East Carolina AD to Big East: TV plan could help 'court' BYU, others
East Carolina athletic director Terry Holland emailed a television revenue plan to Big East membership in late December that he said could help the league 'court' BYU and possibly other members, according to an email obtained by CBSSports.com through a public records request.
East Carolina athletic director Terry Holland emailed a television revenue plan to Big East membership in late December that he said could help the league “court” BYU and possibly other members, according to an email obtained by CBSSports.com through a public records request.
On Dec. 28, a few days before Boise State left the conference and less than two months from the league securing a long-term television deal with ESPN, Holland emailed league presidents and athletic directors about a “very raw” concept that “may have value after being massaged by others.”
The plan’s principles:
- The negotiation of a five-year extension to the remaining one year on the media rights deal with ESPN.
- All schools would have the right to either negotiate separate TV money for their own home games or be part of broader membership negotiations.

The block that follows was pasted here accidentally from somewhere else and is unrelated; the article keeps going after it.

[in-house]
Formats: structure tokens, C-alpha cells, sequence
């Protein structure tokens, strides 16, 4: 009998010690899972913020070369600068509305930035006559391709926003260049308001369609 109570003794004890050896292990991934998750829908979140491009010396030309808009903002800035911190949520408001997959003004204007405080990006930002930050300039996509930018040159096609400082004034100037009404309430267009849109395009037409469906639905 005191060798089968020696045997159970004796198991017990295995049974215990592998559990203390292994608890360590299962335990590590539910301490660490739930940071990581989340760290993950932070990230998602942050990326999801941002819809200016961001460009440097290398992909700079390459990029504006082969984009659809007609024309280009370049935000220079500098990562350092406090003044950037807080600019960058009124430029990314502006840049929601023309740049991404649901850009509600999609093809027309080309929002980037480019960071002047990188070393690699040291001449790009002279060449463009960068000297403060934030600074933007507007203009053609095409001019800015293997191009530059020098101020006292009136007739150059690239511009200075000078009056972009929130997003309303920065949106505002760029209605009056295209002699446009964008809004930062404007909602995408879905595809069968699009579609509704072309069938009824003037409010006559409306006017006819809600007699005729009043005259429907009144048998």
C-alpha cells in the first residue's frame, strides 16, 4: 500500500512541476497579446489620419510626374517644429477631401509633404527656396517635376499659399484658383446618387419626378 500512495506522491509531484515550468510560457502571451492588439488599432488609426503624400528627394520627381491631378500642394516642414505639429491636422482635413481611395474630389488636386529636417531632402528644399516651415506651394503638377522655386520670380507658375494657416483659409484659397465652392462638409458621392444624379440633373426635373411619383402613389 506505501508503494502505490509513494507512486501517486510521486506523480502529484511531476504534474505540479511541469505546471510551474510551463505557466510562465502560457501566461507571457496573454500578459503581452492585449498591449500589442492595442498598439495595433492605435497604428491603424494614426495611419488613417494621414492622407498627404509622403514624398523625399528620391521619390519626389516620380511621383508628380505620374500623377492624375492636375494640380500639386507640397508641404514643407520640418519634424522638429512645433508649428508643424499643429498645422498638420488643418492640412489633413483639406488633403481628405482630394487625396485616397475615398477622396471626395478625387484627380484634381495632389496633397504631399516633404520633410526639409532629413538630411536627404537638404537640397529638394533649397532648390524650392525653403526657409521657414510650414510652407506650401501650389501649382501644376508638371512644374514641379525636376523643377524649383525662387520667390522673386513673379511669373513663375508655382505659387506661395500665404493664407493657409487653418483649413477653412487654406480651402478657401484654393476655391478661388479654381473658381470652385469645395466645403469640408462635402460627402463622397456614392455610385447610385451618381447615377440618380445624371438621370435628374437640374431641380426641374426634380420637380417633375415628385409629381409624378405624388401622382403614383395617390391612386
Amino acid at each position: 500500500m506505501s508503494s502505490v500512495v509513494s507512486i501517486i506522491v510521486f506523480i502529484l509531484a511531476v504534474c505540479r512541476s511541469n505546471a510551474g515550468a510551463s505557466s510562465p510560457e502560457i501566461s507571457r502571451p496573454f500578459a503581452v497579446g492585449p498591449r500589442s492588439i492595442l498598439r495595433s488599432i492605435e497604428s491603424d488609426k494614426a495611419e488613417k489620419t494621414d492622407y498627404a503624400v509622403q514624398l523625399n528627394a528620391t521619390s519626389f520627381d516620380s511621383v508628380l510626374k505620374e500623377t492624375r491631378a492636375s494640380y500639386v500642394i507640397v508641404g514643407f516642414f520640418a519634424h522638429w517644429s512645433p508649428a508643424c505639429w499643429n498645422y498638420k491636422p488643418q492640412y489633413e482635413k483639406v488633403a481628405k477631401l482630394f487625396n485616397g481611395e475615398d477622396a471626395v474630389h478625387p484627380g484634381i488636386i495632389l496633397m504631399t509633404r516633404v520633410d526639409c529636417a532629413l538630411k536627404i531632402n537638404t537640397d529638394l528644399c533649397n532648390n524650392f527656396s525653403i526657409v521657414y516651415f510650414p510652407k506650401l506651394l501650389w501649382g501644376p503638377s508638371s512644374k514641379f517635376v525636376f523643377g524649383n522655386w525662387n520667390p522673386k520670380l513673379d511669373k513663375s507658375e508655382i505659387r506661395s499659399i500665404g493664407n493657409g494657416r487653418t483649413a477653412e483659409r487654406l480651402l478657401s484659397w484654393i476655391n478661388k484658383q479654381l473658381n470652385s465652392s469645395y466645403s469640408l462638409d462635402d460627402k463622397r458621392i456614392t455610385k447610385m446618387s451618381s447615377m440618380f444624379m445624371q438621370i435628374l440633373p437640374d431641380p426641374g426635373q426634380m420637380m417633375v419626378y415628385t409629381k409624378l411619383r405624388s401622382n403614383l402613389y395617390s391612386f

- Schools would remain full-time conference members with either selection unless they’d prefer a football-only designation or decided to leave.
- It would resolve the stability issue “since all coalition members will assign their media rights to the Big East for the full six years” and that members would have a better feel for their collective worth as a conference after four years of a six-year deal.
“The above plan would allow us to “court” BYU and possibly other potential conference members,” Holland wrote in the last sentence of the email.
Last week, ESPN matched NBC Sports Network’s offer to land the Big East’s rights. The deal is worth $130 million over seven years, per ESPN.
The league has spoken with BYU, an independent, in the past about joining -- but nothing materialized.
Records of Big-East-related email correspondence from Cincinnati president Santa J. Ono did not show a membership response to Holland, who told CBSSports.com via email that he didn’t expect one.
“Was trying to find some way to move ahead while giving every member the same options [since it had already been determined that Boise State was going to be treated differently by either the MWC or BE],” Holland said.
Before Boise rejoined the Mountain West on New Year’s Eve, it asked the Big East for a larger share of television revenue than its fellow members.
The Big East, which is selling its name to the departing Catholic 7 basketball schools, has 10 members, 11 including Navy in 2015. It will likely add another football school, and Tulsa is a prime candidate.
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